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Tuesday, June 20, 2017

How Kingdom of Heaven Whitewashed the Crusades

The long history of the Crusades | Podcast | History Extra

"Even when you're trying to reinterpret the Crusades in a positive light then there is serious danger. Even if you are trying to present what you think is a more balanced positivistic approach to this period, then you have to be extremely cautious.

And an exemplar of this comes in the two thousand and five film Kingdom of Heaven directed by Ridley Scott...

I spent six months working as a historical consultant on this film. It was not pleasant. Not a nice experience.

What's so fascinating about this - obviously it comes in the wake of 9/11. What is at the heart of this film is an attempt to present the world of the Crusades in the 12th century. Surrounds basically the battle of Hattin and the fall of Jerusalem that I described at the start of the lecture.

The attempt really is to present anyone who's of significance, anyone that you were supposed to view as a positive character - all of those figures really don't believe in religion. They ask almost proto-atheists. And what we're supposed to glean in many ways from the characters that we see who are positive characters is that they show us that Christians and Muslims can live side by side. That there is real potential for friendship, for equanimity and that especially in the presentation of Saladin... What we see is a man who's wise, who's gifted. Whose sort of evocation almost of the nineteenth century noble savage image of Saladin that we saw in the work of someone like Walter Scott.

And I think undoubtedly what really Scott wanted to do was take the sting out of Crusading history but also use it as a positive mirror to the past. The idea that we think that it's all about war but actually no it's about two peoples that can interact peacefully. It's a very cozy image.

Unfortunately it's not reflective of reality even though it's a more pleasant and more palatable piece of propaganda. It's still propaganda. We can see this in a couple of moments. One is it actually really telling in the film where we see Saladin making a deal to negotiate the surrender of Jerusalem and a man played, called Balian of Ibelin played by Orlando Bloom is trying to cut a deal for the Holy City's surrender.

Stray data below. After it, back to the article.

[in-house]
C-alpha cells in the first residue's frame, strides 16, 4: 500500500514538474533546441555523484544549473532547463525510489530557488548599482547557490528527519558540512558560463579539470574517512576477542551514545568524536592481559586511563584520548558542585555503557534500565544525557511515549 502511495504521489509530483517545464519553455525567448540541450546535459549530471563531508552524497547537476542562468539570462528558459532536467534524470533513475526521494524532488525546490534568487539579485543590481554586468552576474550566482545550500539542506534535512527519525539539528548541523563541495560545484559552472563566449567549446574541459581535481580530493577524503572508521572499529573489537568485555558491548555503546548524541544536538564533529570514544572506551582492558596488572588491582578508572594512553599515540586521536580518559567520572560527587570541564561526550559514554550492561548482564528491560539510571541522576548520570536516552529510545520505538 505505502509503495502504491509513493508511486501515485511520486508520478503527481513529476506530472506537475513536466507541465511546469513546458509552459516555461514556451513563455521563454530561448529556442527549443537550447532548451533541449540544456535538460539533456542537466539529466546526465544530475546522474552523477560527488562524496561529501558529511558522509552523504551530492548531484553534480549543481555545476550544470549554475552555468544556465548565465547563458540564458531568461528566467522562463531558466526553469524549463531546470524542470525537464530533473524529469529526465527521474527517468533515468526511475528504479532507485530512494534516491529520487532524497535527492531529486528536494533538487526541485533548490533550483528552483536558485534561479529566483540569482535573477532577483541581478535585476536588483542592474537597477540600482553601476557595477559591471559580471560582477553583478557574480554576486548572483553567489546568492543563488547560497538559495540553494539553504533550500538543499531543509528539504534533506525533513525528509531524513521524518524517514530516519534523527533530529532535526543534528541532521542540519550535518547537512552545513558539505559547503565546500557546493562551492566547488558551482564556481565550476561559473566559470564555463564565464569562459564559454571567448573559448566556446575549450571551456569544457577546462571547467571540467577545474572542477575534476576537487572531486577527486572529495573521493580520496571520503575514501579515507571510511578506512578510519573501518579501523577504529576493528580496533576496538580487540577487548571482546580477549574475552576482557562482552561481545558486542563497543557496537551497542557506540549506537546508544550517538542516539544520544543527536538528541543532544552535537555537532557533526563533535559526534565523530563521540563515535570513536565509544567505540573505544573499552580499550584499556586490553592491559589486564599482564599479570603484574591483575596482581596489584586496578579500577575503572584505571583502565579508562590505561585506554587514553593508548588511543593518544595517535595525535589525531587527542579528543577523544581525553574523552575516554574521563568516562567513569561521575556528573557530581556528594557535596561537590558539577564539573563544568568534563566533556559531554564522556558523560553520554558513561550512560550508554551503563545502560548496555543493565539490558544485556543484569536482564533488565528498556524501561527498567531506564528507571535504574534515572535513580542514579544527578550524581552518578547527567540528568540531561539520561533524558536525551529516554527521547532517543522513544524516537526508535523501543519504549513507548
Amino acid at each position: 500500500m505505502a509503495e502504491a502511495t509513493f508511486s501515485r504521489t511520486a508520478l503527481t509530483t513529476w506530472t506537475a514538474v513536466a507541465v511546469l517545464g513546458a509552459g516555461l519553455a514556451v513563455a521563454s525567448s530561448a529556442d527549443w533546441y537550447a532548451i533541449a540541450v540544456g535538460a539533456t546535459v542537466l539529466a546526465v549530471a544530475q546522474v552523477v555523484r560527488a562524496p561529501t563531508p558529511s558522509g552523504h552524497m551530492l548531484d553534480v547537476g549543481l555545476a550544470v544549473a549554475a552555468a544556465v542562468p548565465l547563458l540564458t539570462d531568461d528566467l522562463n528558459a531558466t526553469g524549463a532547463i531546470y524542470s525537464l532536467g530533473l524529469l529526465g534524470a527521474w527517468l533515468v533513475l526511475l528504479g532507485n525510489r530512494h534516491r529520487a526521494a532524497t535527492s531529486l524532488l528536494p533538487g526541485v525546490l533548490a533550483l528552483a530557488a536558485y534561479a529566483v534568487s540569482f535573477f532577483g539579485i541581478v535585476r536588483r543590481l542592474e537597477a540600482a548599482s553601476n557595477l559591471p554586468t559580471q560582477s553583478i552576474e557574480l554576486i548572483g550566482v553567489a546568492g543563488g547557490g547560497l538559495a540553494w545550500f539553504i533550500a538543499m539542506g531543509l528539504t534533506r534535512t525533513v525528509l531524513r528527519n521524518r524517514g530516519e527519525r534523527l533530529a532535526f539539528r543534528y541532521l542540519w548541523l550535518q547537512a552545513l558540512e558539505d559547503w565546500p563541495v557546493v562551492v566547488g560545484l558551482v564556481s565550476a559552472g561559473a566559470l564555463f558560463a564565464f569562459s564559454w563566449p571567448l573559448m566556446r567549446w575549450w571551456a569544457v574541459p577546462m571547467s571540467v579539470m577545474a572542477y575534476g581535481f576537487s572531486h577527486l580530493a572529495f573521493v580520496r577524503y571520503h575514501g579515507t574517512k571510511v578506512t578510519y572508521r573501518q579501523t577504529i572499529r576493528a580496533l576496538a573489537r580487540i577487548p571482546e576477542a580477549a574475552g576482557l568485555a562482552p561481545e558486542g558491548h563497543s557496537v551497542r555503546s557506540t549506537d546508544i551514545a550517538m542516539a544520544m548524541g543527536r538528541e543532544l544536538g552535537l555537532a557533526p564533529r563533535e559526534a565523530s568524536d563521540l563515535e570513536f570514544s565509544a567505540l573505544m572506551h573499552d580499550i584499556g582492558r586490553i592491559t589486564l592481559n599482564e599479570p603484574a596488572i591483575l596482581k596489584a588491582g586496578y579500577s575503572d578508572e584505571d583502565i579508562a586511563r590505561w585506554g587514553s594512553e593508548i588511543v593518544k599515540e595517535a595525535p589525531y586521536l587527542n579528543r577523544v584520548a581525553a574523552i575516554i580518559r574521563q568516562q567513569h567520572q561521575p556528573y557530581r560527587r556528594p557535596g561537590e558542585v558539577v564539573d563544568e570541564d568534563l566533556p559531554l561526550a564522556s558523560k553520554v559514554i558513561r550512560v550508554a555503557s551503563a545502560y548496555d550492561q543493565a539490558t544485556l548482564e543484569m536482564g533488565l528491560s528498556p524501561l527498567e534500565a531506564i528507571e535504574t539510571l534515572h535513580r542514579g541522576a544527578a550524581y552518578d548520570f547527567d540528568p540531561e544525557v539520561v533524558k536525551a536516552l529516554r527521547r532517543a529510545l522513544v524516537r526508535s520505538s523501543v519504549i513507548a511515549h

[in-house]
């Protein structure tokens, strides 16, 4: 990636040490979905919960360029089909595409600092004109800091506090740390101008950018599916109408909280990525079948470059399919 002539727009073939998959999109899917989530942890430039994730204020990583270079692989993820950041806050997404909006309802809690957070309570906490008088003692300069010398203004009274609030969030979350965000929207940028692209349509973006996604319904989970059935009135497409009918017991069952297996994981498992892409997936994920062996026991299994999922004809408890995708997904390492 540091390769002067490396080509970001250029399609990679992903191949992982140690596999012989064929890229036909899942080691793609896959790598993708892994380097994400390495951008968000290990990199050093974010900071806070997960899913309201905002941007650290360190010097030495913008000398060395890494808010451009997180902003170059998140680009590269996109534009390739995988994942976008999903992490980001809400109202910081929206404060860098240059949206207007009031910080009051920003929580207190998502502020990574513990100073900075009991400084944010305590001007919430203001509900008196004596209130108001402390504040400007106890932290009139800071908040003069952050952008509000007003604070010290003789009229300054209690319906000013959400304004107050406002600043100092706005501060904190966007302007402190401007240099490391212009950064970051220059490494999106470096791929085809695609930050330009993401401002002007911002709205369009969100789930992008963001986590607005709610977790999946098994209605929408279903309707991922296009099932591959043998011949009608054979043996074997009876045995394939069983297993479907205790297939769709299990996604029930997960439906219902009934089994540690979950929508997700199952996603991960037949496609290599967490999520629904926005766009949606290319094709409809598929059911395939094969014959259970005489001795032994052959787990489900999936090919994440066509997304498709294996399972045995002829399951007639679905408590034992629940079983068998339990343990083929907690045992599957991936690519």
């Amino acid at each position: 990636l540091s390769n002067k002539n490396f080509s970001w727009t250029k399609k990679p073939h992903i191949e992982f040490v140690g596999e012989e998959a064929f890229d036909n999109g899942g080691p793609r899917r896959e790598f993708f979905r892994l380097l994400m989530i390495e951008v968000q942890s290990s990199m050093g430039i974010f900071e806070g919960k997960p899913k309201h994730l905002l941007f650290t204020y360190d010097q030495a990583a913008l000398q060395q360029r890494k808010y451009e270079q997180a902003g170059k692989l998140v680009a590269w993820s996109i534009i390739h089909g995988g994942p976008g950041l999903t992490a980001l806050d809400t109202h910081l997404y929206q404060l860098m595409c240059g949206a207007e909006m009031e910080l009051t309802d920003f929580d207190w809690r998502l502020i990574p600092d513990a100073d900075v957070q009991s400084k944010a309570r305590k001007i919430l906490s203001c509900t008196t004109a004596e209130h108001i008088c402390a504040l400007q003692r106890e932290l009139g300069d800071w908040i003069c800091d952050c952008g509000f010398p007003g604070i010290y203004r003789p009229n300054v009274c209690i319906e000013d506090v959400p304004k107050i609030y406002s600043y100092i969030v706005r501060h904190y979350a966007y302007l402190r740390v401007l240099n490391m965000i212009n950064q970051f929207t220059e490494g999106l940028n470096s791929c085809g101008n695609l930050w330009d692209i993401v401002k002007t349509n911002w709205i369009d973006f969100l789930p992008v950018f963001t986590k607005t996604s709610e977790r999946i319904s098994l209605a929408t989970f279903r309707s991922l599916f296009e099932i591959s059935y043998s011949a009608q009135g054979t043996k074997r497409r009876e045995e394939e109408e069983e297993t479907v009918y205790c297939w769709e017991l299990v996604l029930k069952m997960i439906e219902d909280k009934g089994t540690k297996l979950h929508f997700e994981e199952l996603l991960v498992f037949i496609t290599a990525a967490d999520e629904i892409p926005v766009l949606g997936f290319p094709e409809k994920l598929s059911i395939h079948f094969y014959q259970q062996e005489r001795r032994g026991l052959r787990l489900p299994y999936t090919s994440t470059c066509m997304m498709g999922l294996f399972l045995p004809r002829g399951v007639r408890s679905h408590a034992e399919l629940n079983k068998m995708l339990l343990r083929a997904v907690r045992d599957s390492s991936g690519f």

And in, in the version in the film we see Saladin basically say I will let all the women and children go. All the men will go, I'll let them go free and Balian of Ibelin is absolutely astounded: how can you do this? The Crusaders came here and cut everyone down. It was violent and bloody and Saladin... just says: I am not those men. I'm, I'm a different type of human being.

The reality is a bit more complicated. Of course it's true that Saladin didn't butcher the population of Jerusalem but he did make them pay for their freedom - those who could pay. And we know, and this we know this from Arabic testimony, from Muslim testimony that some seven thousand men and eight thousand women remained unransomed and were taken into slavery. That little bit of uncomfortable detail is just again brushed to the side to give a slightly air brushed vision of Saladin.

Perhaps an even more telling moment comes a little bit later, about five minutes later in the film where we see Saladin walking through Jerusalem. Walking through a slightly disheveled room and there's a cross on the floor. Ghassan Massoud playing Saladin bends down, picks up this cross and just puts it on the table. Now this wasn't in the script. The script was pretty awful I have to tell you and when I read the script I actually thought to myself: they won't film half of this, anyone can see this is pretty awful. But actually they did film all of it pretty much word for word. But that moment with the cross wasn't there.

And after the film came out I had a very surreal experience of having Ridley Scott call me on the phone, an hour and a half trying to persuade me to put my backing behind the film to say yeah this is historically really accurate. And we went back and forth and back and forth and then in the end he said but how can you not like this film? What about that moment when Ghassan bent down to pick up the cross? It's such a powerful message about the integration of these two faiths.

I said so where did that come from? He said oh you know Ghassan just did it off the cuff. He was just walking through the room and he bent down and picked it up. And Ridley Scott said he went up to Ghassan afterwards and said why did you do that. And he looked him in the eye and said: because that's what Saladin would have done. It's a lovely image but unfortunately again it's entirely misrepresentative.

Again Arabic Muslim testimony tells us that the very first thing that Saladin did when he got into Jerusalem was to order the cross that had been on top of the Dome of the Rock to be ripped down and broken into pieces. So this idea that we can alter the past by presenting a rosier more positivistic image of Saladin, even that I think is problematic"
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